This Puerto Rican tunnel is often called El Tunel Negro (The Black Tunnel), as its curved bearing permits for very little light to pass through. However, travelers who aren’t scared of the dark have a lot to look forward to, as it opens onto a spectacular beach.
The Guajataca Tunnel was constructed in the first years of the 20th century, as the American Railroad Company of Puerto Rico made a rapid push to expand transportation infrastructure. Puerto Rico had been annexed to the United States under the Treaty of Paris in 1898, and the Americans were eager for quick delivery of cheap sugarcane. However, in order for (tariff-free) exports to move at the desired pace, there would need to be a significant expansion of the national railway system.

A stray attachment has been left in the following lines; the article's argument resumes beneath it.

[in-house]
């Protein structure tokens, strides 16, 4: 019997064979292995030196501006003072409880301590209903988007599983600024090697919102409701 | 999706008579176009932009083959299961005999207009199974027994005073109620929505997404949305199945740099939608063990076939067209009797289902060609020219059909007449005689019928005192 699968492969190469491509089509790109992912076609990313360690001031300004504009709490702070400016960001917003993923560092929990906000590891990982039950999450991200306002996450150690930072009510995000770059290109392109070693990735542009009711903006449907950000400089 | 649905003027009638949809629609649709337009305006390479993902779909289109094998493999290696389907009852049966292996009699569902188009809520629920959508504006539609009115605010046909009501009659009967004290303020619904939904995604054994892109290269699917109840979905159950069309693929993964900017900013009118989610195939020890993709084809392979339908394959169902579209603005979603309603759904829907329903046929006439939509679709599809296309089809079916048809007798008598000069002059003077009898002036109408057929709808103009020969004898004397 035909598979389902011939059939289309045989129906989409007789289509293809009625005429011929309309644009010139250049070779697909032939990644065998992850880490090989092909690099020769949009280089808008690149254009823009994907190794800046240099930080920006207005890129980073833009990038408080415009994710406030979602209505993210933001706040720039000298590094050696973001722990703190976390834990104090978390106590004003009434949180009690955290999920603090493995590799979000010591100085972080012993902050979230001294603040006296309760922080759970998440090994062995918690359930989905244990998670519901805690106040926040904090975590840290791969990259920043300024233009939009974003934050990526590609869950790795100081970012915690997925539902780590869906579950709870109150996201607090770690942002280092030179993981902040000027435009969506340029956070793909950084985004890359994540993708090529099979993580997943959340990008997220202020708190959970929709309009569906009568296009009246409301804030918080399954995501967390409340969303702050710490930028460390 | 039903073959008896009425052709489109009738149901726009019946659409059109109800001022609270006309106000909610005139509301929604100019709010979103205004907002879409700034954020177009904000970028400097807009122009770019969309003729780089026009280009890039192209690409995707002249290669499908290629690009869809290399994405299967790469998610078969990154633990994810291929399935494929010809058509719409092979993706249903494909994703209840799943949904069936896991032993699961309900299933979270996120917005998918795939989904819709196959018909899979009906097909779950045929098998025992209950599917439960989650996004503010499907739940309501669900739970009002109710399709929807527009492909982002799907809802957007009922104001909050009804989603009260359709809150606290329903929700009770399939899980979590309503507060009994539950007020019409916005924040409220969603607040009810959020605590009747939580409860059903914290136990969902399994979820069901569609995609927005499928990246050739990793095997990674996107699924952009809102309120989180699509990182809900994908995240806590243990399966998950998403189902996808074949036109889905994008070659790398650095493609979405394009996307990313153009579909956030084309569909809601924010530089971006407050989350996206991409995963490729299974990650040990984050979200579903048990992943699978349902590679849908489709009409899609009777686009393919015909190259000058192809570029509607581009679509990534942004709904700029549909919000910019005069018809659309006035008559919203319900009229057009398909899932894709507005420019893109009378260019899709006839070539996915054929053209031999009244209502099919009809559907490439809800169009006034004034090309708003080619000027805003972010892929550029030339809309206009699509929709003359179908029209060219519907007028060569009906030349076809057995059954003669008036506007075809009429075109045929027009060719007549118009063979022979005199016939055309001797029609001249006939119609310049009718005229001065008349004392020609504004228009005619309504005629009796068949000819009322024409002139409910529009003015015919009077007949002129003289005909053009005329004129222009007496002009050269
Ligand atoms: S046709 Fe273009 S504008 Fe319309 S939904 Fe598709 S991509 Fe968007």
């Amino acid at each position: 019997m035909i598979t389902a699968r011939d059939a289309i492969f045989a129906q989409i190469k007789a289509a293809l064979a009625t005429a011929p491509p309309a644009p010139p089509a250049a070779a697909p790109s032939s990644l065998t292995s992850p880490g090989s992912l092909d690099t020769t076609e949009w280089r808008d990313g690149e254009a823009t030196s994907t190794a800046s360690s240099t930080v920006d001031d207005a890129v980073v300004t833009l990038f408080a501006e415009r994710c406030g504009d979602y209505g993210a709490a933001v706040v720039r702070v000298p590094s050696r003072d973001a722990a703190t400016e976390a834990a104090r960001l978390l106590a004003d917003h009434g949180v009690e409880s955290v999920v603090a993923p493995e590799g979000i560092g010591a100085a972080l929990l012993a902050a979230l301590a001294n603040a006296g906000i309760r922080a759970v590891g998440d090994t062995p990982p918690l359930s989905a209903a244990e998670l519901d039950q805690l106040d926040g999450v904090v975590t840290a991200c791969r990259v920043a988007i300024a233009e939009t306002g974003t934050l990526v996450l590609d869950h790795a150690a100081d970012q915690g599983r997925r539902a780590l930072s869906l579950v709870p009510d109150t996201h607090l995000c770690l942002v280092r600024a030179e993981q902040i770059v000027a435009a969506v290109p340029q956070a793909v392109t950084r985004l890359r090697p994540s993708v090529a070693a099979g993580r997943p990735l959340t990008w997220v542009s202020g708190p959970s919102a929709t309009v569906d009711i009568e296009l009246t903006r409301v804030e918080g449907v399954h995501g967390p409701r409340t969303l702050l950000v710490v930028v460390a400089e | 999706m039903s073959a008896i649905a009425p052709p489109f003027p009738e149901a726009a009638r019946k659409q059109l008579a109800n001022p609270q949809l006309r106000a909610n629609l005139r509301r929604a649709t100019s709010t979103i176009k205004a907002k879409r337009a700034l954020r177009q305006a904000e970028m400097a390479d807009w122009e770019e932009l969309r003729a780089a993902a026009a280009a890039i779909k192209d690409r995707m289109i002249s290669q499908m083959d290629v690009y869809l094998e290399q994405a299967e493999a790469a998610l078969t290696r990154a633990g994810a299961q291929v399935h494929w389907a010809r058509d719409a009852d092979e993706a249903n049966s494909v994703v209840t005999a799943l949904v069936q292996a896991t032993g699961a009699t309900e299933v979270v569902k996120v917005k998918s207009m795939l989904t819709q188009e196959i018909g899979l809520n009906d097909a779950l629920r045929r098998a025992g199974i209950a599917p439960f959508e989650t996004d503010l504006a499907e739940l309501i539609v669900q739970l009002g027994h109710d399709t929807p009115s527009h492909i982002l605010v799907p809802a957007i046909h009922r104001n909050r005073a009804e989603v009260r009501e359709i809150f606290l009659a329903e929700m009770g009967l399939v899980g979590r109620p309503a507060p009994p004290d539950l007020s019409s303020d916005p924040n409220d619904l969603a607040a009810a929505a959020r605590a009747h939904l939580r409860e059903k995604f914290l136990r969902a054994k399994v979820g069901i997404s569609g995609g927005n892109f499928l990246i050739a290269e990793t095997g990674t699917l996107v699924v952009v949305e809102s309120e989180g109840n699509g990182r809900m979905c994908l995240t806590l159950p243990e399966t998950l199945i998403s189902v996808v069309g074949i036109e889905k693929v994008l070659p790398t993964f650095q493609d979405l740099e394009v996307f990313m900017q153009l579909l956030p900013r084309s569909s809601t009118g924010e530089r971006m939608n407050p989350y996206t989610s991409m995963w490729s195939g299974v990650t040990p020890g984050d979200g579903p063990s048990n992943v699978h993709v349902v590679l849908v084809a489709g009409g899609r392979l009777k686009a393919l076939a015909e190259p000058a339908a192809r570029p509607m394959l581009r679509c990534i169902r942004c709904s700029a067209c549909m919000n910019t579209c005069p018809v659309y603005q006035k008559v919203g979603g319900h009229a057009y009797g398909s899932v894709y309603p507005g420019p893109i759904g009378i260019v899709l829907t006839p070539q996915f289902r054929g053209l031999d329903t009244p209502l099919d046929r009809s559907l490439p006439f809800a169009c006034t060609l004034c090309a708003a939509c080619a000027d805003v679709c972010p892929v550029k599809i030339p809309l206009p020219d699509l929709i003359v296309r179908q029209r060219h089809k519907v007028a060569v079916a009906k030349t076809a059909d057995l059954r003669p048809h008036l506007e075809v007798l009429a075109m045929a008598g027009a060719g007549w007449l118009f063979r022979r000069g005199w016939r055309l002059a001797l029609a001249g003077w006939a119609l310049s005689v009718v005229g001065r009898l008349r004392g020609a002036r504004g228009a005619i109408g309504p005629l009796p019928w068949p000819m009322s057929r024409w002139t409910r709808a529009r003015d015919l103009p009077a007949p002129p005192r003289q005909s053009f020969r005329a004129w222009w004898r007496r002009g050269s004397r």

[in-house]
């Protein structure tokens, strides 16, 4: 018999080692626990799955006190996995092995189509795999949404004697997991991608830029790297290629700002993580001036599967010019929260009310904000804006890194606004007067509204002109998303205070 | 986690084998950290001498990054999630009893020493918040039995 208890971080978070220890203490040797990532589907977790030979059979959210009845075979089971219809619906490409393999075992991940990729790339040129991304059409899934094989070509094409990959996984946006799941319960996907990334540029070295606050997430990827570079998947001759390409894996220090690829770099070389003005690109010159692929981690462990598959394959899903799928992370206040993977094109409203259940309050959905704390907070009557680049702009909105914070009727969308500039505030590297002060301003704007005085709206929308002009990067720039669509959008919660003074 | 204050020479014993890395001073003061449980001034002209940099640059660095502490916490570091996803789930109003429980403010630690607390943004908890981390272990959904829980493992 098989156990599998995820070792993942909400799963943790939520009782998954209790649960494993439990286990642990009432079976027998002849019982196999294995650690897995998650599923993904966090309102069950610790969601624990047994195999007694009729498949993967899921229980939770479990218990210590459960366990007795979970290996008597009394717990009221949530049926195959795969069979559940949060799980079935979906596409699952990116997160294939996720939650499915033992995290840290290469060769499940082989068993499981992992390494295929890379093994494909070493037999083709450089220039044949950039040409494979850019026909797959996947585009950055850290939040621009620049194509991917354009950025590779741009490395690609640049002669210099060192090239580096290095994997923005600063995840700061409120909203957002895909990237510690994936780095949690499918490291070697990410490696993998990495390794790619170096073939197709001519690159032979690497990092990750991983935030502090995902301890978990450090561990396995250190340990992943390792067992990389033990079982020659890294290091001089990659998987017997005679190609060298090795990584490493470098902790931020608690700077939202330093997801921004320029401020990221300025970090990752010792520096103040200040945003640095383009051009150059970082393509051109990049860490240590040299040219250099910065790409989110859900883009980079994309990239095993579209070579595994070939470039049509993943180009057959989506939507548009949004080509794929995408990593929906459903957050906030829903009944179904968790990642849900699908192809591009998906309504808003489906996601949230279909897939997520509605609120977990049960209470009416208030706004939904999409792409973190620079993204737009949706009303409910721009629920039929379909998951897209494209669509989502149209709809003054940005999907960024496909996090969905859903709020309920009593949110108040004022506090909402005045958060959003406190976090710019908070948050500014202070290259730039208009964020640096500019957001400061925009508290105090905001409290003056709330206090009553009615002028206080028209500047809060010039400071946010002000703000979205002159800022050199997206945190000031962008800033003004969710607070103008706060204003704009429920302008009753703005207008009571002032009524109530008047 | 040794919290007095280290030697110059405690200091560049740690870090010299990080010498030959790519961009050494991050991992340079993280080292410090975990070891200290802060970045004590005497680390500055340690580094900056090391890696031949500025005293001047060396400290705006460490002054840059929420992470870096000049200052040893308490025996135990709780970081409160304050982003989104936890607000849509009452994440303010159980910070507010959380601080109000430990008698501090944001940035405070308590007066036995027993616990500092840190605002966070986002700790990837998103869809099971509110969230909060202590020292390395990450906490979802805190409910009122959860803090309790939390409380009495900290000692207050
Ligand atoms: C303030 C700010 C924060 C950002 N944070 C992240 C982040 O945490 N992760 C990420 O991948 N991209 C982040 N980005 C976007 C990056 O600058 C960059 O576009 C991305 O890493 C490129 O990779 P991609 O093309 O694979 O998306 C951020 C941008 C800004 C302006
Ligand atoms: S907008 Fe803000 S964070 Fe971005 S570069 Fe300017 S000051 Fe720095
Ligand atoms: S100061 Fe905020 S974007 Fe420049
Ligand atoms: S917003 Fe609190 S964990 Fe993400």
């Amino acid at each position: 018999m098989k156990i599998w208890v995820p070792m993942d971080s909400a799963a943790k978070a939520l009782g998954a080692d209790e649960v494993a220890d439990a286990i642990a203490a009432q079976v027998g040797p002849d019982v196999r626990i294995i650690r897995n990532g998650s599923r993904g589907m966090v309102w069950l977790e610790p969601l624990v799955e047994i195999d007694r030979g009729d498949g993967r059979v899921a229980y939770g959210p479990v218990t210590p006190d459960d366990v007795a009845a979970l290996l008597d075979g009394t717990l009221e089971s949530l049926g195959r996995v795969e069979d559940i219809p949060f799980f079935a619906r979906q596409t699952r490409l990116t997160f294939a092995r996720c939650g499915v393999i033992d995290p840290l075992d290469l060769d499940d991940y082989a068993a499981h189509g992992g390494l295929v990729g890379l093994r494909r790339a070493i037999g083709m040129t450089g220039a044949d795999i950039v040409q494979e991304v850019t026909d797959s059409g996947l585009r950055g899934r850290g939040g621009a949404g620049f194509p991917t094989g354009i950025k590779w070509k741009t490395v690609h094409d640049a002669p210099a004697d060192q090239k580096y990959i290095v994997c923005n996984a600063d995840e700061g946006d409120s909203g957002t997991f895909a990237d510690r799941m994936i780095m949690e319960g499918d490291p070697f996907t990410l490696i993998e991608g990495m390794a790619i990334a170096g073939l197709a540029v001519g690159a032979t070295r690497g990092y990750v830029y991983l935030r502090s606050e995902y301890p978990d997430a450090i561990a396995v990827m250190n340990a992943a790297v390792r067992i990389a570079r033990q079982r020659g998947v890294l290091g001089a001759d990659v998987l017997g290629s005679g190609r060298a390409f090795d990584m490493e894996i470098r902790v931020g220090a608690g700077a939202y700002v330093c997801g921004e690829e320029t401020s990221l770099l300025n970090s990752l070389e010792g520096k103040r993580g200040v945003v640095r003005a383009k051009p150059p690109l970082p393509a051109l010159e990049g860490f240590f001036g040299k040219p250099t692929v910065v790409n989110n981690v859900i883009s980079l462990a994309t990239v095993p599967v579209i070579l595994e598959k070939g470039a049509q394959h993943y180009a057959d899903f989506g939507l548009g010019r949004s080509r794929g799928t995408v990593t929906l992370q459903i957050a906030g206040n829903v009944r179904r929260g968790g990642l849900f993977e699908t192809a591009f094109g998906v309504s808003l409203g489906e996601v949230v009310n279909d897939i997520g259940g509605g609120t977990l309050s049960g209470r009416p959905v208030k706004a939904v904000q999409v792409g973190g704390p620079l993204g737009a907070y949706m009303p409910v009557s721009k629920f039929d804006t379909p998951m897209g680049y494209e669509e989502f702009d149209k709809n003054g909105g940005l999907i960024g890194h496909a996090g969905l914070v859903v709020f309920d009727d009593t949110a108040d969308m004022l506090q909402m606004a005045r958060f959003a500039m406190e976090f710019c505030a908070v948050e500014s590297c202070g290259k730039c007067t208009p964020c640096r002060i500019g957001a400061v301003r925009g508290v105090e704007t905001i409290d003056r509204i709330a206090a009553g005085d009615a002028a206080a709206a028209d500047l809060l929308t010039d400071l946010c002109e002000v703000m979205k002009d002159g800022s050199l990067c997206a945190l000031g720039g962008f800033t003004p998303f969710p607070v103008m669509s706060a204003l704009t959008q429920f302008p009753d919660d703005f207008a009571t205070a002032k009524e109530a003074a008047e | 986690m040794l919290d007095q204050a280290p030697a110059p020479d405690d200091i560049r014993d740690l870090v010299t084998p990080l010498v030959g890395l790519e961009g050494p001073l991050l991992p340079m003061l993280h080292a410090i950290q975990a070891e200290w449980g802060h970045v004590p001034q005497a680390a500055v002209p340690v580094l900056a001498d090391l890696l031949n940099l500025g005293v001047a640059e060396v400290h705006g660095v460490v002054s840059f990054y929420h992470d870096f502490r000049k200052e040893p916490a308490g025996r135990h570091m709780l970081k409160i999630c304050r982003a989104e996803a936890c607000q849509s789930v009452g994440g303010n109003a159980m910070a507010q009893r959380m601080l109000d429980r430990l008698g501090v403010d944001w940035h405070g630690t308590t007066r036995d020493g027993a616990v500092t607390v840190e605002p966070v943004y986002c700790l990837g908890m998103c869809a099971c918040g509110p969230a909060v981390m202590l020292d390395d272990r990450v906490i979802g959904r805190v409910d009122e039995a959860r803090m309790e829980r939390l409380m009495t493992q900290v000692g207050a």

The Guajataca Tunnel was part of a larger construction that would eventually connect San Juan in the north to Ponce in the south. At around 514 feet long, it is the larger of two tunnels (joined by a steel viaduct) connecting the towns of Isabela and Quebradillas through the Guajataca River Canyon. Trains carrying both passengers and sugarcane rumbled through it for nearly a century.
Although now only a paved walking path runs through El Tunel Negro, it remains significant as both a feat of engineering and a marker of a moment of political transition. It was declared a historical monument in 2000.
Know Before You Go
The tunnel lies between the towns of Quebradillas and Isabelas Guajataca Beach. From PR-2 follow the signs to Guajataca Beach.